What Would You Pay?

It seems to me that if the average citizen of an underdeveloped nation were to follow you or me around for a while, he might ask why we so often throw a tantrum when things don’t go our way. Most of us possess advantages in life utterly unknown to people elsewhere. What’s to gripe about?

If you had to buy your way into your country as some people do, what would you be willing to pay for entry? Isn’t it wonderful that it is yours to enjoy, admission-free?

What would you pay for our great outdoors? How much for the blue sky, or fluffy white clouds, the song of a bird or cleansing rain?

What would you pay to have the shopping choices you do? You can step into any store and find a wide variety of items and, if what you want isn’t on hand, simply go to another retailer. (Or even go online!)

What would you pay for a library from which you can borrow books, movies, music and Internet access almost any time you like, for almost as long you like?

What would you pay for your relationships with your family, your friends, your pets? (Okay, Fido or Felix might cost you, but hey! they’re worth it!)

You might rightly argue that you do pay for some things. Yet, isn’t it great that we all chip in? Could you afford it if you had to finance all these amazing benefits by yourself?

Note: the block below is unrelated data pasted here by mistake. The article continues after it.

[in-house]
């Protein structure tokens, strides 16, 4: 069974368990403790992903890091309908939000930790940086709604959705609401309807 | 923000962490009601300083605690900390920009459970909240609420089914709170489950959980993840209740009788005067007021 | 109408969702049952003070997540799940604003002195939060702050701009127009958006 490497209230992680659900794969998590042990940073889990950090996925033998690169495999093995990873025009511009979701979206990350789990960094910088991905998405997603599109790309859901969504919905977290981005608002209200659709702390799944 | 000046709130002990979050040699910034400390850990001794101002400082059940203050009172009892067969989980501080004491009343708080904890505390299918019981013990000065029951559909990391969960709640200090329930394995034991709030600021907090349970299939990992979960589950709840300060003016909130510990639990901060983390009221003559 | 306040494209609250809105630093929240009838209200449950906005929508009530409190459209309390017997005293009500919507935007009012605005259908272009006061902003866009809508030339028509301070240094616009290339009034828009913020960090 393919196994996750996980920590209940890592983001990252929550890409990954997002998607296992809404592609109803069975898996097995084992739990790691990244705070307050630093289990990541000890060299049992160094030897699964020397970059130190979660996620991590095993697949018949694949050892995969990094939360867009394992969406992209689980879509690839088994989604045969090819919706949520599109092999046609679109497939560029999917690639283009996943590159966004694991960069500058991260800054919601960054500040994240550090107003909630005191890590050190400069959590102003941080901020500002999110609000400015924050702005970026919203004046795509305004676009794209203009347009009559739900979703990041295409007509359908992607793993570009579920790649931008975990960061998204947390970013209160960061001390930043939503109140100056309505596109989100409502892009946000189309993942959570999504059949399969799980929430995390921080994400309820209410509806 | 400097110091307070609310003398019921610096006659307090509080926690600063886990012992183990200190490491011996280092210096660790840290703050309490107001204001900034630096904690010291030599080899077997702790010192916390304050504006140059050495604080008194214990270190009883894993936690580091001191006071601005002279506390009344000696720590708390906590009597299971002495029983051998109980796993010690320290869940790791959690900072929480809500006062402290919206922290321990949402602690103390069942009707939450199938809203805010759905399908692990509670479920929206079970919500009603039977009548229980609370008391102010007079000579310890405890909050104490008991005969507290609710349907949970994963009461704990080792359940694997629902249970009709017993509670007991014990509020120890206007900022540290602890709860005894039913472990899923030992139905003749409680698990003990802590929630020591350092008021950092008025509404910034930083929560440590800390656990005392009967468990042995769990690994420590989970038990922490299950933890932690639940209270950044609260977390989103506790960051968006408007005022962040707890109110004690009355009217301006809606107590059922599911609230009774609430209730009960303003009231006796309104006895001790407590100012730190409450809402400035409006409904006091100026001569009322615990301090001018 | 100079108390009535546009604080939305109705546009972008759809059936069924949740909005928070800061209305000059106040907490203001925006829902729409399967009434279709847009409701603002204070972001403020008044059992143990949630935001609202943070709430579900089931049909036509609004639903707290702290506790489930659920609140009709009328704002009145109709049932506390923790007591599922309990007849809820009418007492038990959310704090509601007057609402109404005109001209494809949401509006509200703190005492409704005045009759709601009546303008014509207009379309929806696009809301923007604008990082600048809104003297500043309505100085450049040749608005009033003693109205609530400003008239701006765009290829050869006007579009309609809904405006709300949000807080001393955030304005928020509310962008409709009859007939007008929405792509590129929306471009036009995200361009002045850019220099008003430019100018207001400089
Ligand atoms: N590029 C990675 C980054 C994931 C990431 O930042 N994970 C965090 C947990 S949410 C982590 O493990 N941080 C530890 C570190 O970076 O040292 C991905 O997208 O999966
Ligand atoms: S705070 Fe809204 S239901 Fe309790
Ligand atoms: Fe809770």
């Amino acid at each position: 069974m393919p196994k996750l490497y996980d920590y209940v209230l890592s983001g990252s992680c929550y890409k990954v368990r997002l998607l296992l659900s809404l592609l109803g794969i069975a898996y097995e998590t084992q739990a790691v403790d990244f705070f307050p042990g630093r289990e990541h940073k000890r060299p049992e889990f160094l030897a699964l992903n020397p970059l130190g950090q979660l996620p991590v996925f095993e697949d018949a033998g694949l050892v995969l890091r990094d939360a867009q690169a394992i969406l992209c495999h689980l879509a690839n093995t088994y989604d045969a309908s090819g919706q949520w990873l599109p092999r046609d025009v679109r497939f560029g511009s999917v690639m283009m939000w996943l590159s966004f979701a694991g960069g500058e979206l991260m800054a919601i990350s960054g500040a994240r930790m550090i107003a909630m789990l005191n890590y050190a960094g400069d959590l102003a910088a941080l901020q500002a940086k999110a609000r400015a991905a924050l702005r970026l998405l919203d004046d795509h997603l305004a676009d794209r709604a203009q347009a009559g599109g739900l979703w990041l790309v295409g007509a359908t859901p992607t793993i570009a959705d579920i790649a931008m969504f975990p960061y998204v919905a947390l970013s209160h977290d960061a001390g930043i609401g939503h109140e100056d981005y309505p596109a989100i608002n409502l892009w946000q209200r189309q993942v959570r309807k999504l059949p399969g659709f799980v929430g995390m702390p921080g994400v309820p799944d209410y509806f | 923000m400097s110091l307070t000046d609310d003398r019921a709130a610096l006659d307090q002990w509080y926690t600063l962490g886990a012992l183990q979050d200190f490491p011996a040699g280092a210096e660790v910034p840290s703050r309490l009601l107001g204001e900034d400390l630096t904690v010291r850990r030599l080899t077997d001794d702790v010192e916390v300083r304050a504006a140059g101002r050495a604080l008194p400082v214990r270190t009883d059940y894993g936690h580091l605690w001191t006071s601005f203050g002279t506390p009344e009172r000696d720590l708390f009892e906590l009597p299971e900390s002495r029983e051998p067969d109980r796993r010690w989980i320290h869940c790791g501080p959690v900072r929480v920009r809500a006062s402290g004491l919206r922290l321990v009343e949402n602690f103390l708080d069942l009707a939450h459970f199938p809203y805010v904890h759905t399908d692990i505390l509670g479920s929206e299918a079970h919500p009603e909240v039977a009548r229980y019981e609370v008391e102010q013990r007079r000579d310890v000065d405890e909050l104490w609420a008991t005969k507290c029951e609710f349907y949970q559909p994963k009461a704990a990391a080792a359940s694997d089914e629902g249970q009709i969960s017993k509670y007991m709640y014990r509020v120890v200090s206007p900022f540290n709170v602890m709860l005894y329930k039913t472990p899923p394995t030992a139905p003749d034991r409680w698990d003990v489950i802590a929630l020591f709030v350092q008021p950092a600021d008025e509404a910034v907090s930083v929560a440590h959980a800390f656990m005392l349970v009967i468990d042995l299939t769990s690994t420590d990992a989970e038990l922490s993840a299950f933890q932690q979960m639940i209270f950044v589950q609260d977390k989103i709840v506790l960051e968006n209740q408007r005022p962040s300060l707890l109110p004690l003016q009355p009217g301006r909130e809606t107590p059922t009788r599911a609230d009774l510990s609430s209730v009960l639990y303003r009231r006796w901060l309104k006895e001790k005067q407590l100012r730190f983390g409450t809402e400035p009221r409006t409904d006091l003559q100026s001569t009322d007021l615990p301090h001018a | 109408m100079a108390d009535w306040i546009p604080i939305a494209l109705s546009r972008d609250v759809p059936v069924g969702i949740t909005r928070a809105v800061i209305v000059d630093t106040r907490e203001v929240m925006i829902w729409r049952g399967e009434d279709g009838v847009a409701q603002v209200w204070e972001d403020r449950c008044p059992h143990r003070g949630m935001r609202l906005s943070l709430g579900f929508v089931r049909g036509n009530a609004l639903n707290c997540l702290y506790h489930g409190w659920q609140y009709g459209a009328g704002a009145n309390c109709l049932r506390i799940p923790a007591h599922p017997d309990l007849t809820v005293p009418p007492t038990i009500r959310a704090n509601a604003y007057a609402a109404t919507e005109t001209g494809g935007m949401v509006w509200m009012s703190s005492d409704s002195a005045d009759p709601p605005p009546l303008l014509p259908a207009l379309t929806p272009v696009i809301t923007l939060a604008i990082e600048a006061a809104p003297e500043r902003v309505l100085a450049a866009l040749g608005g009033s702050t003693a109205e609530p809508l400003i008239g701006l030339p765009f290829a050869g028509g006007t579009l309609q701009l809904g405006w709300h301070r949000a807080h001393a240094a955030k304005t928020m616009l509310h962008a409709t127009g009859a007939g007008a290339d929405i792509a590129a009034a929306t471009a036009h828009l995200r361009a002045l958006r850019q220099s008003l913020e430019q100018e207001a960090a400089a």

Someone very wise once said that the key to happiness is to want what you have. You probably agree, but do you act as if you understand how very fortunate you are?

The Law of Attraction says that you get more of what you focus on. Yet, although we all see the value of thinking positively as a step to getting what we want, we tend to overlook the other side of the coin: the more attention you pay to the negatives in your life, the more they multiply.

If you watch a small child, she zeroes in on what interests or pleases her. She can be quite rude in her withdrawal of attention from you if she doesn’t find you fascinating. She turns intuitively to things that make her feel good.

Adults share that instinct. Unlike children, however, we concentrate on the deficiencies in our surroundings, reasoning that if we can just remedy them, happiness will follow. This puts our focus squarely on what we dislike—and guess what?—we find more and more disappointments to complain about.

Just for a moment, become very clear-minded about what you have. Think about the body you are living in and its health, the brain that came with it (you know, the one that gets you in trouble), the clothing you are wearing, the temperature of the room on your skin, and the feeling of being well-fed. There are people all over the world who would pay everything they have for what you can simply close your eyes and enjoy.

What would you pay for your work, for your loved ones, for your life? And aren’t you glad you don’t have to pony up?

Download a PDF of this column